House Bill 349 — Ballots, post-election audits

House Bill 349 — Ballots, post-election audits

by
Parrish Miller
April 7, 2021
Parrish Miller
April 7, 2021

Bill Description: House Bill 349 would authorize the secretary of state to order a post-election audit of election results.

Rating: +2

Analyst Note: House Bill 349 is similar to House Bill 137, but it adds new provisions strictly limiting the scale of the proposed audits. Unlike House Bill 137, this bill limits audits to certain elections only, excluding local elections, including bond and levy elections. Furthermore, the audits are limited to no more than one legislative race in each county and no more than 5% of the precincts in one county, or just one precinct if it makes up 5% or more of the total number of precincts in the county. There are 27 legislative races held in Ada County every two years, and that number is expected to increase to 30 following redistricting. Limiting an audit to just one of those 27-30 legislative races may well prove insufficient to unearth fraud or other improprieties.

Does it violate the spirit or the letter of either the U.S. Constitution or the Idaho Constitution? Examples include restrictions on speech, public assembly, the press, privacy, private property, or firearms. Conversely, does it restore or uphold the protections guaranteed in the U.S. Constitution or the Idaho Constitution?

House Bill 349 creates Section 34-1203A, Idaho Code, which authorizes the Idaho Secretary of State office to "identify and order a postelection audit of certain paper ballots cast in any election" within two days "after the completion of all county canvasses for any primary or general election."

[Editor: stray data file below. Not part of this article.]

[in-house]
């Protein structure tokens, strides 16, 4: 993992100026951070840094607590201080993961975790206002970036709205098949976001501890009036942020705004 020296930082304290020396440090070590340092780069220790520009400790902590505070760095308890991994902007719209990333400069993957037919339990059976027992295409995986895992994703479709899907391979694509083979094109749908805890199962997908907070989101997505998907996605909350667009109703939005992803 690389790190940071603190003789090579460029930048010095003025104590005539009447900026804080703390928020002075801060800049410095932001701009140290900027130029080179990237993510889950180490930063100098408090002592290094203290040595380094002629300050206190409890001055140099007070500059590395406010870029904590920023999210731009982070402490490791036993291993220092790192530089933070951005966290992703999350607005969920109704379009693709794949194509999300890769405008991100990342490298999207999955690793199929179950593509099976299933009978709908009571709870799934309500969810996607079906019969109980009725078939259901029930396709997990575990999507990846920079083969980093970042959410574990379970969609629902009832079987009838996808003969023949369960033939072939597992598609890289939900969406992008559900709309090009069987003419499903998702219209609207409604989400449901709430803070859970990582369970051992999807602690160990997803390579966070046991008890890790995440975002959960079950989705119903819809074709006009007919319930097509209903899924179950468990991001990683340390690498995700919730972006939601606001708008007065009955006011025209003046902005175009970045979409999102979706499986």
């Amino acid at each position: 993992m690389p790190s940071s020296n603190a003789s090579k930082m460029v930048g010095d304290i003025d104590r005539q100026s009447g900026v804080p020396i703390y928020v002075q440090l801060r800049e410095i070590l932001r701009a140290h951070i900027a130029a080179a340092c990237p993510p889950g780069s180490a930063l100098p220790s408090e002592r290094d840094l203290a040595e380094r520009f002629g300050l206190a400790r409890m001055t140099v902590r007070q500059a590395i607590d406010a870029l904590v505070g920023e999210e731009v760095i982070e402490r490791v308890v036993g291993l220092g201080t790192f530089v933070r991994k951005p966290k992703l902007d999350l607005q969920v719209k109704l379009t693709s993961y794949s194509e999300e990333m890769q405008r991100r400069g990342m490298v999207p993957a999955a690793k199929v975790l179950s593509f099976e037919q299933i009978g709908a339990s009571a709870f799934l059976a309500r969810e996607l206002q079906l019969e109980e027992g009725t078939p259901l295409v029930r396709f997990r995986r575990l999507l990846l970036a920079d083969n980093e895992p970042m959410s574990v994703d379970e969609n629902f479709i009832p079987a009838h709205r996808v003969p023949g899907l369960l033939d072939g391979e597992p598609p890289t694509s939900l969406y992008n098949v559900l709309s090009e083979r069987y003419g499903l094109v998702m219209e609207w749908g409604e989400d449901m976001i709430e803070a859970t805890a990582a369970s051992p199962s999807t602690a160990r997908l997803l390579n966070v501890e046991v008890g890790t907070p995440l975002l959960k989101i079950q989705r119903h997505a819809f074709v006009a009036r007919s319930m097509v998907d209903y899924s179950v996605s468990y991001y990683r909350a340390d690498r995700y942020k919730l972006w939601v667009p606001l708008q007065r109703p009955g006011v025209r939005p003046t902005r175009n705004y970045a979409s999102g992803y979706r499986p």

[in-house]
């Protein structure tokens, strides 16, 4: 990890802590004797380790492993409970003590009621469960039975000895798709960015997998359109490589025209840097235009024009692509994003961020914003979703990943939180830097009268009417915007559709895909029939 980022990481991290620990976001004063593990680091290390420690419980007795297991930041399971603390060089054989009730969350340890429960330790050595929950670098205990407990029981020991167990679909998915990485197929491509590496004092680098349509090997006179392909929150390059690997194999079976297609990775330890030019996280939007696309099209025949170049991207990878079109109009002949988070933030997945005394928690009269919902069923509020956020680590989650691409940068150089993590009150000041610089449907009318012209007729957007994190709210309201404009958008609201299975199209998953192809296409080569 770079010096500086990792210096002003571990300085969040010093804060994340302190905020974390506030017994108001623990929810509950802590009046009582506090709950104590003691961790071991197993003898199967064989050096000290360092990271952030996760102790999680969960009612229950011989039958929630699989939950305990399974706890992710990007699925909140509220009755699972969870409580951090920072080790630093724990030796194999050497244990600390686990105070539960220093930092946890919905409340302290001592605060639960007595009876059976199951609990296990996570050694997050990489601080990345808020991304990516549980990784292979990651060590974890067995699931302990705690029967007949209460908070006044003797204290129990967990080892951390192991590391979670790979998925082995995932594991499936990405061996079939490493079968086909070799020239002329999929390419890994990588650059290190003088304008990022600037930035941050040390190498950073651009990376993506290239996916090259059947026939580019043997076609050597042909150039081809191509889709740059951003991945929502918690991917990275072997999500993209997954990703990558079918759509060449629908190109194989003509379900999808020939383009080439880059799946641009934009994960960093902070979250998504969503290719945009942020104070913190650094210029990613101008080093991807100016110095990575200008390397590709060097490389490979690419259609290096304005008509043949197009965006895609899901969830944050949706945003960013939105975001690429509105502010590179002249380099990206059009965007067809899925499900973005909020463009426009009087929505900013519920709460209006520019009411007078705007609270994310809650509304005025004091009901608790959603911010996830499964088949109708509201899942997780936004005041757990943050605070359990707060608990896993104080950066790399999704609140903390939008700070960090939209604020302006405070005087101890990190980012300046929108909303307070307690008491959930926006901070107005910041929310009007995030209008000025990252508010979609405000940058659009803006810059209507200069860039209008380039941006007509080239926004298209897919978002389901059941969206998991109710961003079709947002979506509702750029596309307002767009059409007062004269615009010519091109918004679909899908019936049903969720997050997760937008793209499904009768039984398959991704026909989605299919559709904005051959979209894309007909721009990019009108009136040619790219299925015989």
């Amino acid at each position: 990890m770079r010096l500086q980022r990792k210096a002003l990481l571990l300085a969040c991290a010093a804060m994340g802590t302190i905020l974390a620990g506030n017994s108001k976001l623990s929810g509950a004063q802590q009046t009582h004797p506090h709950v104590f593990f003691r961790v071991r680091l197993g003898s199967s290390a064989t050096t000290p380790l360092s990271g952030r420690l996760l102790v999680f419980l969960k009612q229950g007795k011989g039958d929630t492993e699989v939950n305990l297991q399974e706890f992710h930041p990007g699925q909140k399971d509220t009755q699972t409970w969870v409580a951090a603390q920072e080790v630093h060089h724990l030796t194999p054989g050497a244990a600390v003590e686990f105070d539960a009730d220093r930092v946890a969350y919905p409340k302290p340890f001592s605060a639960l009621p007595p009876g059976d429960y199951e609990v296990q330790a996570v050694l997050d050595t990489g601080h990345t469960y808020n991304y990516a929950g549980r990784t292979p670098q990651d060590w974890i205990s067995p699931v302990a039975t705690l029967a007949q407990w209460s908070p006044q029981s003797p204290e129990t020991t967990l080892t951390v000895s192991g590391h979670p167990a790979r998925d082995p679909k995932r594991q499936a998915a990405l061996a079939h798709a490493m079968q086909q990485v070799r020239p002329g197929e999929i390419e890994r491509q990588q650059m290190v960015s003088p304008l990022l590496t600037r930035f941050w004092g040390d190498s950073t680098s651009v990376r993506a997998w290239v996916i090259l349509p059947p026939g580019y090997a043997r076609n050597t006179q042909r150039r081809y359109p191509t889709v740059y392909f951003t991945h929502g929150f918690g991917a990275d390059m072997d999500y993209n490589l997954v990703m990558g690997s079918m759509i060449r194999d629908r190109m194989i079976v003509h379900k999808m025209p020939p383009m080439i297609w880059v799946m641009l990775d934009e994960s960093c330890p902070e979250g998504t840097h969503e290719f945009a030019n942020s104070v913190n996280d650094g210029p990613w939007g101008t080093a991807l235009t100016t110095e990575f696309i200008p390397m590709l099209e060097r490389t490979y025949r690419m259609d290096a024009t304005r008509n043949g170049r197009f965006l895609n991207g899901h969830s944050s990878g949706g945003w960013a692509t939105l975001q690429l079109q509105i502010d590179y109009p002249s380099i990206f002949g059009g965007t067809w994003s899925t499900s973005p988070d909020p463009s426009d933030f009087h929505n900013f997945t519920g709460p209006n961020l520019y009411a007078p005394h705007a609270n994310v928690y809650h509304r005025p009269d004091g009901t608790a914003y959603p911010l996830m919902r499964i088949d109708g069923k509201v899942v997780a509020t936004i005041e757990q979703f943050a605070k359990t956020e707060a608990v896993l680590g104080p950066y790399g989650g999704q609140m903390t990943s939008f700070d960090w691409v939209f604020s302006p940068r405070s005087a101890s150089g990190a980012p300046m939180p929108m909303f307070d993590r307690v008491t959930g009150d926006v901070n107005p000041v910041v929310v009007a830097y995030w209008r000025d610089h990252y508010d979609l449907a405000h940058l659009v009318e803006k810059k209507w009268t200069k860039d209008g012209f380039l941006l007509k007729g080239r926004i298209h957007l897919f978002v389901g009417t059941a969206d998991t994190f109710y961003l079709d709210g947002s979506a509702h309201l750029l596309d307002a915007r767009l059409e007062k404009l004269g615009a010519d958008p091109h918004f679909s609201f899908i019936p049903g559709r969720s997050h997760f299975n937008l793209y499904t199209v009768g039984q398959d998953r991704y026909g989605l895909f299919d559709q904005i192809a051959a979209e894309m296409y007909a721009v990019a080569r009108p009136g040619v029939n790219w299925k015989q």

Auditing paper ballots is a positive step toward increasing the security and accuracy of elections. House Bill 349 does not require such audits, however; it merely allows them to take place. The value of such audits could be increased by adding a requirement that some precincts be randomly selected for an audit after every election. 

(+1)

Does it in any way restrict public access to information related to government activity or otherwise compromise government transparency or accountability? Conversely, does it increase public access to information related to government activity or increase government transparency or accountability?

House Bill 137 requires that the secretary of state "immediately post to the website of the office of the secretary of state a list of the precincts and elections selected for audit." It further states that "such an audit shall be open to attendance by news media personnel." The process must "include provisions allowing each interested candidate and political party to appoint a designated observer."

These are positive efforts toward transparency, but they could be enhanced by requiring the audit process to be livestreamed so the public could observe as well. 

(+1)

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